This work has attempted to make a contribution to the study of political ideology from the citizens' perspective, by knowing the cognitive categories associated with "left" and "right in Argentina" resorting to assumptions of the social-cognitive theories of social knowledge. We identified six groups of meanings for the "left" and five for the "right", which allow us to understand the semantic complexity of these ideological labels among citizens from Cordoba.

In this regard, a greater semantic richness was ratified for the "left in Argentina", not only in terms of the number of nodes but also in terms of the number of definientia. This may indicate a greater appropriation by citizens of the ideas of the left in our country, which could be associated with a climate of public debate in relation to the supposed "shift to the left" of the region. Moreover, it may indicate that Mocca's (2008) claim that the Argentine left's heterogeneity is higher than the one existing in other countries is reflected not only on the parties' actions, but also on the diversity of citizens' cognitive constructions.

The greater complexity observed with regard to the category nodes that are part of this ideological position suggests, in line with Arditi's (2009) opinion, the creation of a new common sense by Argentine citizens that recovers the actions, positions and symbols of the partisan left as political-ideological center. In this regard, an event of the recent electoral context is illustrative: the presidential candidate Mauricio Macri, usually identified with the ideological right and with the economic establishment, expressly supported the policy of nationalization of the oil company YPF (Yacimientos Petrolíferos Fiscales) and of Aerolíneas Argentinas, as well as a series of social and social security plans, such as the Universal Child Allowance (Asignación Universal por Hijo [AUH]), implemented by Kirchnerist governments, in an attempt to attract the preferences of a bigger electorate (Cué, 2015).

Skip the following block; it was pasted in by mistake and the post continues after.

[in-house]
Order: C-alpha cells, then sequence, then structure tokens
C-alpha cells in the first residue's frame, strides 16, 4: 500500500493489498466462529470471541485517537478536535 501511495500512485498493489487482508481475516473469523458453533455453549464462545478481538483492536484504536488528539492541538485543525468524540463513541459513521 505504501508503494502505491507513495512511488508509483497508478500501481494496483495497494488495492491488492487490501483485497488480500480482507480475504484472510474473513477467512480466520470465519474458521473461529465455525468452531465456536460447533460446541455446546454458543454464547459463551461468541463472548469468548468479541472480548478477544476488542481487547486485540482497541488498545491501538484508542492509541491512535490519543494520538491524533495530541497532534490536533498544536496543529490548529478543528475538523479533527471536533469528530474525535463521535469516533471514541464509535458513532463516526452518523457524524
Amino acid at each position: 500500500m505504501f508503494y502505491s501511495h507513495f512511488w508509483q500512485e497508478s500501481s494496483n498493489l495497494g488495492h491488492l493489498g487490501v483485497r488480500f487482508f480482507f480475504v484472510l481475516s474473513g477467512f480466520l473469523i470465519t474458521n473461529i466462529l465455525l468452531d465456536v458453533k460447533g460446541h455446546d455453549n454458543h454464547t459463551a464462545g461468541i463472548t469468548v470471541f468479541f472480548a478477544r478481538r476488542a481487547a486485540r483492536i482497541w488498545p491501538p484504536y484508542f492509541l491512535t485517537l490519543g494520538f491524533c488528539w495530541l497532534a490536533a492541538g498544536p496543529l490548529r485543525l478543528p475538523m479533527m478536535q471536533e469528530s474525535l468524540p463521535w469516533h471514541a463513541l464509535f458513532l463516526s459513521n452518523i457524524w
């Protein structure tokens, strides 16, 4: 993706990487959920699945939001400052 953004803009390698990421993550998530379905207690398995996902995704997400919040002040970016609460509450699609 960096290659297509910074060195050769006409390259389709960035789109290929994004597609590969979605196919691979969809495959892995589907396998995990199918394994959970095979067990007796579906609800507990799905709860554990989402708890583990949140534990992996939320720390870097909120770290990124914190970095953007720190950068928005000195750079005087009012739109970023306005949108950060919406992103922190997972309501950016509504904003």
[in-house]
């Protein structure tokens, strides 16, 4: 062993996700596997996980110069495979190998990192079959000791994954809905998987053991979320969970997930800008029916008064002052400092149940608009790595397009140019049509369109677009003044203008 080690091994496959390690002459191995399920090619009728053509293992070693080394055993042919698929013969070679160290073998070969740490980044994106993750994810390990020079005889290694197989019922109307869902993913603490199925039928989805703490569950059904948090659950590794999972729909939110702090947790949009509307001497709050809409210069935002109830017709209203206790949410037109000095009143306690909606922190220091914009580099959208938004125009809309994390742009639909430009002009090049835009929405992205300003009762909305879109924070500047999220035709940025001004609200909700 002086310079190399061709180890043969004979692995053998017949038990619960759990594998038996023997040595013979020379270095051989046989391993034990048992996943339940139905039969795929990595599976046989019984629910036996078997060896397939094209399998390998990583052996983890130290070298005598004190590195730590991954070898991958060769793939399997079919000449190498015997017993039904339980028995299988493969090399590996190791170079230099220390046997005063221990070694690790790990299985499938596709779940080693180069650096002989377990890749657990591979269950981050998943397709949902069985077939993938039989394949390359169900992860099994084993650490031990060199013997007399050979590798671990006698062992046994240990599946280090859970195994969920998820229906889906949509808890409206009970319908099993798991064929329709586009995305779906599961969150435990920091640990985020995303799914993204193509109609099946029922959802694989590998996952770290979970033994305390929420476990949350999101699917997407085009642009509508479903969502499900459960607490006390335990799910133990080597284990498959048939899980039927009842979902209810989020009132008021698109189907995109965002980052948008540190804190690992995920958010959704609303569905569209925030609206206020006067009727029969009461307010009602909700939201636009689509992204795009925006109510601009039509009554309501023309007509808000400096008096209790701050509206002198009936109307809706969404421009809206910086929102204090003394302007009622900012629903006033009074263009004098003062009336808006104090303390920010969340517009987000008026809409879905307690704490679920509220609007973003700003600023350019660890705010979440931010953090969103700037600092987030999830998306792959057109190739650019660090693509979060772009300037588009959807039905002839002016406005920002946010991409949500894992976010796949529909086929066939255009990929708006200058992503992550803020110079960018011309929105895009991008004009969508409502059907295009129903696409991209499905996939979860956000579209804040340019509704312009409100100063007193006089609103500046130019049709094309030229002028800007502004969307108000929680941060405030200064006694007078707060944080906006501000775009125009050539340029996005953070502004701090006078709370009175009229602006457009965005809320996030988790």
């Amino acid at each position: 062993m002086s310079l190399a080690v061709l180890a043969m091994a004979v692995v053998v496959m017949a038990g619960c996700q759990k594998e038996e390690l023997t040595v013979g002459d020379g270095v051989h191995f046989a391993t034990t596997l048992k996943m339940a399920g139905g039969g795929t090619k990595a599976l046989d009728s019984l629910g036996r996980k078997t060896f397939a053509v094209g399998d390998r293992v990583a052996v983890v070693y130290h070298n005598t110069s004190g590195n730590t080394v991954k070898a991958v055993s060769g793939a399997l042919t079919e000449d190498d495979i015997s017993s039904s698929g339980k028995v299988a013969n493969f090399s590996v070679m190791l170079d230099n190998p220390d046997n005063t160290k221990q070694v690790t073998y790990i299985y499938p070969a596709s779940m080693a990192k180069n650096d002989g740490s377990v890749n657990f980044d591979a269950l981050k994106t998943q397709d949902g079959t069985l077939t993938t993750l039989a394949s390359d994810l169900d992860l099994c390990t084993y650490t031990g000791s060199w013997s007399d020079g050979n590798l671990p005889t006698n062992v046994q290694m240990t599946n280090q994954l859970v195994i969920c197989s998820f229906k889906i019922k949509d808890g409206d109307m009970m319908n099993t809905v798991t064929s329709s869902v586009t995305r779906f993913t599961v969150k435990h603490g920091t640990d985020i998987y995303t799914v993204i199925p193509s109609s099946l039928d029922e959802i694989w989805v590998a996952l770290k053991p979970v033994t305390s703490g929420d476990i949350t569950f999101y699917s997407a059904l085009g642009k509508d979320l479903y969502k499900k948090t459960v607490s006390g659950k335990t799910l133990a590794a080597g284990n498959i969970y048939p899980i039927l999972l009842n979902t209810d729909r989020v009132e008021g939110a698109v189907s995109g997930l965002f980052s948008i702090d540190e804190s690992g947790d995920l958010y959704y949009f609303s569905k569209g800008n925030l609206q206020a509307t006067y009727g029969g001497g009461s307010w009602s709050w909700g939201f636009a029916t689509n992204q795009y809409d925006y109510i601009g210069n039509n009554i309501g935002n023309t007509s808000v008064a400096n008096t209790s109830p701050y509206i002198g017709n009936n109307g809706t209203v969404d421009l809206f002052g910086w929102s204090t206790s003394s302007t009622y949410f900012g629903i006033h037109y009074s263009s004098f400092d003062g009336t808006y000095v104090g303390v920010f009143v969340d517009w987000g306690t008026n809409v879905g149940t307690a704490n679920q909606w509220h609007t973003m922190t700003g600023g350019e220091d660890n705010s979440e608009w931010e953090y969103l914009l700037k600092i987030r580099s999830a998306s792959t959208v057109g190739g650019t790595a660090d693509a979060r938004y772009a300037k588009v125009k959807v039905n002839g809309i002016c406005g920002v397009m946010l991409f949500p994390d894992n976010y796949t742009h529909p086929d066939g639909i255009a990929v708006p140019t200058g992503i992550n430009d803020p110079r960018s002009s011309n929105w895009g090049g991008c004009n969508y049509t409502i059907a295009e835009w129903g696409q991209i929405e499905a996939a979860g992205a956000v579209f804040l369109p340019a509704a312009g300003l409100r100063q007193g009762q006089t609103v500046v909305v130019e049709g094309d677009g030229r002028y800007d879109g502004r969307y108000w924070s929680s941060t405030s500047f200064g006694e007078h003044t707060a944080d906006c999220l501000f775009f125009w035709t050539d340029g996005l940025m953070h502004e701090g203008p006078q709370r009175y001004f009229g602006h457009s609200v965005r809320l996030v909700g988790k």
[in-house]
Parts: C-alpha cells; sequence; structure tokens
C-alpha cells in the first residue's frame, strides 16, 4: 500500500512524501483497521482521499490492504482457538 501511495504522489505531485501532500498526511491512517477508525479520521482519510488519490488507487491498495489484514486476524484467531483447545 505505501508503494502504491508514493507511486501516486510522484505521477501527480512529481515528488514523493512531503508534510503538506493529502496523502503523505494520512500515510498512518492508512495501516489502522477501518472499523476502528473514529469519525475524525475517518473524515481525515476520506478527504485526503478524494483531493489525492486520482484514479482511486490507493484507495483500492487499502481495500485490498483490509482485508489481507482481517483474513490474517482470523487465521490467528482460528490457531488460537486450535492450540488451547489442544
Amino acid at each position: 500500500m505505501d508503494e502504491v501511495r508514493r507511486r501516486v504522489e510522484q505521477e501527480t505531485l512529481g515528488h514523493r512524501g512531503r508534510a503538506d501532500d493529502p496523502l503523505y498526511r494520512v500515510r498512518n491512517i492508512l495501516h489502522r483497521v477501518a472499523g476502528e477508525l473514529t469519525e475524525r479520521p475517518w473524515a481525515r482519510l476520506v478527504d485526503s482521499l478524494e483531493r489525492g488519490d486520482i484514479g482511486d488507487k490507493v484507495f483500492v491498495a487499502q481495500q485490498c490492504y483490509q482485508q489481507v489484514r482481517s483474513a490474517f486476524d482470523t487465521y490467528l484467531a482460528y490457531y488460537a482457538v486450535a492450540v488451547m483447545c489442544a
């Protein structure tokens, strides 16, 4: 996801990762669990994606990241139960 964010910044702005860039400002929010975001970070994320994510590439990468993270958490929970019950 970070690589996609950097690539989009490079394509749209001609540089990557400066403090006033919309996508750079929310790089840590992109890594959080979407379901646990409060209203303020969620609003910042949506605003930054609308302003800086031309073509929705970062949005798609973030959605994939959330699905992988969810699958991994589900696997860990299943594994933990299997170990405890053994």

Moreover, both for the "right" and for the "left", each node denotes a contrast relationship with the other nodes regarding idiosyncratic, affective, cognitive sophistication and complexity characteristics.

A surprising fact is that Kirchnerism is mentioned both for the left and right categories, but value judgments are more positive regarding the latter. This fact seems to contrast with the ideological characterization that certain sectors make in relation to the governments of the former presidents Néstor Kirchner and Cristina Fernández, although they could clearly refer to the multiple ideological trajectories historically contained in Peronism from the citizens' perspective. These contradictions are also reflected on the positions of party elites themselves: for example, after the significant progress regarding sexual and reproductive rights supported by Kirchnerist governments in the last decade (comprehensive sexuality education, equal marriage, recognition of gender identity to transgender people), the recent closeness to the Vatican hierarchy under Pope Francis's leadership has meant an increasing silencing of pending proposals related to sexual and reproductive rights, such as the legalization of abortion (Jones, 2014).

Apart from these (and some other) idiosyncratic and contextual references, the right and left cognitive schemas in Argentine citizens are still strongly influenced by historical meanings more prototypical of the Cold War context. This fact may coincide with Ulloa's (2006) suspicion that historical factors would outweigh current factors in the understanding of ideological labels.